In this second part, we hope to discuss some of the possible solutions that have been suggested in order to counteract the effects of this entertainment technology and to help children grow in a healthier environment.
Sports & recreational activities
One obvious and important solution is physical activity. Physical activity, in the form of casual exercise (riding a bicycle around the neighborhood), organized team sports (joining the local football team) or a family activity (a family bushwalk) can have many benefits. The first benefit of course is that regularly physical activity decreases the likelihood of obesity and the numerous and dangerous sequelae of obesity. The second benefit is psychological. Physical activity can increase self-confidence, facilitate social interaction and allow children and adolescents to express themselves in a health way. It is the far better alternative to sitting at home in front of the television or the internet, where physical inactivity, idleness and boredom can combine to produce dangerous consequences.
Another important part of the solution is reading books. In the past, before technology developed, children would spend their time reading books as a leisure activity. This has decreased dramatically among children and adolescents today. Reading, even when it is purely a leisure activity, can have great educational and psychological benefits. It improves grammar, writing skills, vocabulary, verbal self-expression and comprehension. There is also evidence that reading improves memory and raises intelligence. While reading, children and adolescents can pick up a variety of skills without ever feeling that they are ‘learning’. Reading is also important because it opens children’s and adolescents’ minds and exposes them to different perspectives on life.
Reading is particularly important for our children, many of whom have learnt English as a second language, or who at least have parents who learnt English as a second language. Unfortunately, the children of the first generation of migrants are often ‘language-less’. They speak the language of their country of origin poorly and also speak English poorly. Whilst they are in some way bilingual, they are at the same time without a language in which they can appreciate literature or communicate complex or deep thought processes. We need to encourage our children to read in either or both the languages that they use to communicate in their everyday life, because this can help them develop skills that may become invaluable in their adult life.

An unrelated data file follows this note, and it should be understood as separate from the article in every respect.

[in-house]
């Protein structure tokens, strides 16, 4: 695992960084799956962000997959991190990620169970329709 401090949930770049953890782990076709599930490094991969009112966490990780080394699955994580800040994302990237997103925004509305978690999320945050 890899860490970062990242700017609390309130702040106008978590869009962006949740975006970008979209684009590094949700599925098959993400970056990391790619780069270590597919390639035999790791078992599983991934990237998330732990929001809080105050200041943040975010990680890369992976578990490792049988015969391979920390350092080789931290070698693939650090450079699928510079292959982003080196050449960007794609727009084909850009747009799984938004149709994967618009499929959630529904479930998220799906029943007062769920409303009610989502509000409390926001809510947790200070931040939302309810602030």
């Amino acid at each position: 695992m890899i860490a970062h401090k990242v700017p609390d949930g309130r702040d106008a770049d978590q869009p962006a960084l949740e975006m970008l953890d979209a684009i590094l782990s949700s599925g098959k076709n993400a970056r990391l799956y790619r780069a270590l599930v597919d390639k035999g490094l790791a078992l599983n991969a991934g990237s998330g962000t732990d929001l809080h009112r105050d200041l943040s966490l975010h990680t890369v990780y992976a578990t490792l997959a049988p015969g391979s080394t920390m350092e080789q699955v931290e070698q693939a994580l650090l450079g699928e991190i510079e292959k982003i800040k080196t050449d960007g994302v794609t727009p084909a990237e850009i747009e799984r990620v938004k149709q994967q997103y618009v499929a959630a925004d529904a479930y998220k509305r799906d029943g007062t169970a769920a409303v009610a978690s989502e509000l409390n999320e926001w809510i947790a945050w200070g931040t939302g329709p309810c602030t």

Of course, faced with a choice between reading and television or the internet, the child is unlikely to choose reading. One way around this is to set up a bargaining system, in which the child can earn the right to use ‘entertainment technology’ only if they read a certain amount of a certain book. This relates to the discussion of discipline mentioned in the first part of the article. Children need to understand that good things in life do not come cheap and that something of good quality comes only after effort and time. This strategy of making children earn time that they can use for entertainment purposes will not only bring about a healthy balance between work and play, but will also allow the children to appreciate the free time they have from a much younger age.
Learning new skills
Finally, childhood is a wonderful time to learn. Children, and even adolescents, have time that they will never have as adults. They also have the capability to learn more easily and in a shorter period of time. Therefore, once parents feel children are ready, childhood can be a great time to learn new skills. Children can learn a second (or third language), martial arts, public speaking or any other specific skill or set of skills. There are so many skills and abilities that we as adults wish we had, but which we can no longer make time to learn. Children have a unique opportunity to learn these skills without the constraints of time or other pressures. This does not mean that children will have no free time, all it means is that children will enjoy their free time more if they have to earn it, and if they do not have so much of it that they do not know what to use it for.
Of course, the conditions for parents and educators are usually far from ideal and what has been suggested above may be difficult to implement. However, these are suggestions that are useful to keep in mind, and even implementing them to a small degree can go some way to helping our children grow into healthier, happier adults.